The last calving of the year of this antelope completes the herd cycle with four young and consolidates BIOPARC in the program for their conservation. This little-known species was slaughtered in the 19th century to near extinction and today is an example of a successful recovery process.
Valencia, September 24, 2021.- The last days of summer have continued to bring joy to the entire BIOPARC team. A new birth, in this case a blesbok, has brought new life to one of the most admired spaces in the Valencian park, the area that recreates the savannah in the rainy season. The delivery took place at dawn on the 20th and since then the technical team has decided that the mother and the calf, accompanied by another female and her calf from a few months ago, remain in a limited area of the outer enclosure. The objective is to guarantee their well-being and that the upbringing continues to develop normally, ensuring maximum tranquility for the dedicated mother. Given the positive evolution, the first routine veterinary check has already been carried out, which includes the identification of the animal with a microchip and ear tag, and it has been confirmed that it is a female.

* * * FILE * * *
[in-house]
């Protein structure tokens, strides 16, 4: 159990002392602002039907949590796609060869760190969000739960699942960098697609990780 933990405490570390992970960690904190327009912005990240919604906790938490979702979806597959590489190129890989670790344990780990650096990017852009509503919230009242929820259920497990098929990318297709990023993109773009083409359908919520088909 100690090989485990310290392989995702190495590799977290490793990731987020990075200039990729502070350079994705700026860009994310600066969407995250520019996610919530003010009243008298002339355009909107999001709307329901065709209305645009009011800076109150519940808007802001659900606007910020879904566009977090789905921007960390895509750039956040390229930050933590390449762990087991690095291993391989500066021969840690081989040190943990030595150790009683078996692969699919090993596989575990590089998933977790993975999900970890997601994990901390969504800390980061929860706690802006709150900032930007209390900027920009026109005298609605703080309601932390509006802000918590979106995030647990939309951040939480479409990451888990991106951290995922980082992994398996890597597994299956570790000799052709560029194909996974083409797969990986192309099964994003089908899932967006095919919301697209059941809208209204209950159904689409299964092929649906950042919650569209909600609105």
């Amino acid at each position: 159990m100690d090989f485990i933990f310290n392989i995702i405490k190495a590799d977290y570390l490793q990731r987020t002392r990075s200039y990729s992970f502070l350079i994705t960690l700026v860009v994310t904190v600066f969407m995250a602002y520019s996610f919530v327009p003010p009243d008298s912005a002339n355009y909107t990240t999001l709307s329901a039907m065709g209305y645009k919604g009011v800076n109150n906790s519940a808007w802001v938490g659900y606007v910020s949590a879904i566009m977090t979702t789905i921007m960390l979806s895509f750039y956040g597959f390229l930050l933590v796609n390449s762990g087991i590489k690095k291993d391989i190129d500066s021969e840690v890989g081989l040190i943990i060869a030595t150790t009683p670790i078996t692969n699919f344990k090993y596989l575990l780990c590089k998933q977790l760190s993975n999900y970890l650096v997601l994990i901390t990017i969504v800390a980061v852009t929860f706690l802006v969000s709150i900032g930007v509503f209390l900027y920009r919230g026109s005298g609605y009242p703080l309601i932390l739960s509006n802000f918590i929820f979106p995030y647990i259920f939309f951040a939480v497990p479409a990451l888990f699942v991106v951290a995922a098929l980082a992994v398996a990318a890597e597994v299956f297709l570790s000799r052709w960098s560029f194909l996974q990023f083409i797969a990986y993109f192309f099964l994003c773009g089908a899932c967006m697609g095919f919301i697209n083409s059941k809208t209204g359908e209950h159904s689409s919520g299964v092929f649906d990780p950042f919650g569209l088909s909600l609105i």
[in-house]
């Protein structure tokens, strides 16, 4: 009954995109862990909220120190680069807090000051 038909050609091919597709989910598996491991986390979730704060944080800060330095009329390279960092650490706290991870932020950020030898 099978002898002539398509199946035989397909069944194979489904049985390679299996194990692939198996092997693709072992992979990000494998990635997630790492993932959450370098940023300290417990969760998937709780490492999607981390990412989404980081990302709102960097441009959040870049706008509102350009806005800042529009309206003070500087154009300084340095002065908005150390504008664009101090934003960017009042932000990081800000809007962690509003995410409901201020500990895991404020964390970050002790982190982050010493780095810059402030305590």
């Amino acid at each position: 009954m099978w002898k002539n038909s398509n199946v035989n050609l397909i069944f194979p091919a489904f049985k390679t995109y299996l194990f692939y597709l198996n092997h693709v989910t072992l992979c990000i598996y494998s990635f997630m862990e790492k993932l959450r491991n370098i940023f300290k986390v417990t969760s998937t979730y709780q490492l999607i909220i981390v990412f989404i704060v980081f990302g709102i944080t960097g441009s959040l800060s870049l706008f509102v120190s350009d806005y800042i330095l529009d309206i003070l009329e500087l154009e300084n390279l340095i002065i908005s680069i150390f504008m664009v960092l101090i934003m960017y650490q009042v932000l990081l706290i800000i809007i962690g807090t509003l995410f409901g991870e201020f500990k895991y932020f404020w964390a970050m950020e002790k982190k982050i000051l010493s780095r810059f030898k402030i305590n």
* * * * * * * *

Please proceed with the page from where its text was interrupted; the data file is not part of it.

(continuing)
If everything goes according to plan, next week we will be able to see how the beautiful blesbok stands out among giraffes, different species of antelopes such as impalas, Kobos or Thomson's gazelles and exotic birds such as jabirus, Cape teal or sacred ibis. The goat is easily recognizable by its cream color much lighter than the adults, which have an intense reddish-brown hue. The little girl will continue her running around the meadow, imitating hers "brothers" of hers and always under the watchful eye of the mother who will continue to give her all the attention for a while.
The BIOPARC group of blesbok (Damaliscus pygargus phillipsi) is made up of ten individuals: one male, four adult females and five young, and with this last calving the annual cycle of births is concluded. It actively participates in the international program for its conservation (ESB) with several births each year that, upon reaching adults, move to other parks to continue the process of preservation of the species. This antelope is included in the red list of the IUCN (International Union for Conservation of Nature) at the moment cataloged as “Least Concern”. It was on the brink of extinction in the 19th century, when it was an attractive trophy in mass hunts. The total number became critical, with about 2,000 individuals. The international alarm against this situation and the efforts for its preservation have motivated that it is now an example of successful recovery, with a population of more than 55,000 individuals that continues to increase.
Blesboks are distinguished by the striking white markings that we see on their faces and by both males and females having long, curved lyre-shaped horns.